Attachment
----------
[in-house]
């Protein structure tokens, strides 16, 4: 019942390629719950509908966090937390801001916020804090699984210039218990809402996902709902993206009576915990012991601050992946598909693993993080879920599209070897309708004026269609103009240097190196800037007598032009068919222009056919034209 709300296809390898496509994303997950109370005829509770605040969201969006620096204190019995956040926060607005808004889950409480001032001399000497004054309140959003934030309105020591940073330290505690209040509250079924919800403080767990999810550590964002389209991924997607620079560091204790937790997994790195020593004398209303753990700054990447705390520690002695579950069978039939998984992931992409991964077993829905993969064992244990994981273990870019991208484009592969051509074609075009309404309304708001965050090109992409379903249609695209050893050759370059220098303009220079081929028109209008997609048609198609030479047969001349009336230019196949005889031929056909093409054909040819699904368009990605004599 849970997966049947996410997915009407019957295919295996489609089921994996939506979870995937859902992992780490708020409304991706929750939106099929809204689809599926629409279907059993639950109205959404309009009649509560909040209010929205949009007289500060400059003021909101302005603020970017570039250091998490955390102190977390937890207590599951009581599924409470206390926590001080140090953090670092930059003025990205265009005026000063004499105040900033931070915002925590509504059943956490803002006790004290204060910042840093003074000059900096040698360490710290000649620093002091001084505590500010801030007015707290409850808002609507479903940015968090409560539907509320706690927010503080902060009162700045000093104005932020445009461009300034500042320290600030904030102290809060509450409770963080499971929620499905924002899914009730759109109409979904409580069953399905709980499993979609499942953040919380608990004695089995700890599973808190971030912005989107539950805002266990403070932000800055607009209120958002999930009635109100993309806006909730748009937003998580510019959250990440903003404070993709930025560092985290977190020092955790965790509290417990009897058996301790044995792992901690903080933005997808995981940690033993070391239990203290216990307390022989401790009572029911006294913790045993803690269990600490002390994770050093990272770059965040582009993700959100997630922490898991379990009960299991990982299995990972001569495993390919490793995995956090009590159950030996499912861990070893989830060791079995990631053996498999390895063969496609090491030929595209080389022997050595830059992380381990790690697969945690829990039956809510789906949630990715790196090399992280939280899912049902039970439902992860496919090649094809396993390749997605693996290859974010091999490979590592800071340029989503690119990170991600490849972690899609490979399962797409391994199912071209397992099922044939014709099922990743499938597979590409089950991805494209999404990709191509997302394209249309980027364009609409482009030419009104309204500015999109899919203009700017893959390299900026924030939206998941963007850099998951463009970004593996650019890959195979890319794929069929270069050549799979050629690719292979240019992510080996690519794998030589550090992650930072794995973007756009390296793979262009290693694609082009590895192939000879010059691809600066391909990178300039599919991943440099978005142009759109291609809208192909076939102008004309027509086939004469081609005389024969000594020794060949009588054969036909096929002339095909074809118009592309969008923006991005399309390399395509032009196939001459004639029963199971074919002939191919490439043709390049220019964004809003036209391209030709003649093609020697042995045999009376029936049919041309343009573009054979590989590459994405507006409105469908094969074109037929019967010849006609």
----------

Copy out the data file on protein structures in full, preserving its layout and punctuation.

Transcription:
[in-house]
């Protein structure tokens, strides 16, 4: 019942390629719950509908966090937390801001916020804090699984210039218990809402996902709902993206009576915990012991601050992946598909693993993080879920599209070897309708004026269609103009240097190196800037007598032009068919222009056919034209 709300296809390898496509994303997950109370005829509770605040969201969006620096204190019995956040926060607005808004889950409480001032001399000497004054309140959003934030309105020591940073330290505690209040509250079924919800403080767990999810550590964002389209991924997607620079560091204790937790997994790195020593004398209303753990700054990447705390520690002695579950069978039939998984992931992409991964077993829905993969064992244990994981273990870019991208484009592969051509074609075009309404309304708001965050090109992409379903249609695209050893050759370059220098303009220079081929028109209008997609048609198609030479047969001349009336230019196949005889031929056909093409054909040819699904368009990605004599 849970997966049947996410997915009407019957295919295996489609089921994996939506979870995937859902992992780490708020409304991706929750939106099929809204689809599926629409279907059993639950109205959404309009009649509560909040209010929205949009007289500060400059003021909101302005603020970017570039250091998490955390102190977390937890207590599951009581599924409470206390926590001080140090953090670092930059003025990205265009005026000063004499105040900033931070915002925590509504059943956490803002006790004290204060910042840093003074000059900096040698360490710290000649620093002091001084505590500010801030007015707290409850808002609507479903940015968090409560539907509320706690927010503080902060009162700045000093104005932020445009461009300034500042320290600030904030102290809060509450409770963080499971929620499905924002899914009730759109109409979904409580069953399905709980499993979609499942953040919380608990004695089995700890599973808190971030912005989107539950805002266990403070932000800055607009209120958002999930009635109100993309806006909730748009937003998580510019959250990440903003404070993709930025560092985290977190020092955790965790509290417990009897058996301790044995792992901690903080933005997808995981940690033993070391239990203290216990307390022989401790009572029911006294913790045993803690269990600490002390994770050093990272770059965040582009993700959100997630922490898991379990009960299991990982299995990972001569495993390919490793995995956090009590159950030996499912861990070893989830060791079995990631053996498999390895063969496609090491030929595209080389022997050595830059992380381990790690697969945690829990039956809510789906949630990715790196090399992280939280899912049902039970439902992860496919090649094809396993390749997605693996290859974010091999490979590592800071340029989503690119990170991600490849972690899609490979399962797409391994199912071209397992099922044939014709099922990743499938597979590409089950991805494209999404990709191509997302394209249309980027364009609409482009030419009104309204500015999109899919203009700017893959390299900026924030939206998941963007850099998951463009970004593996650019890959195979890319794929069929270069050549799979050629690719292979240019992510080996690519794998030589550090992650930072794995973007756009390296793979262009290693694609082009590895192939000879010059691809600066391909990178300039599919991943440099978005142009759109291609809208192909076939102008004309027509086939004469081609005389024969000594020794060949009588054969036909096929002339095909074809118009592309969008923006991005399309390399395509032009196939001459004639029963199971074919002939191919490439043709390049220019964004809003036209391209030709003649093609020697042995045999009376029936049919041309343009573009054979590989590459994405507006409105469908094969074109037929019967010849006609």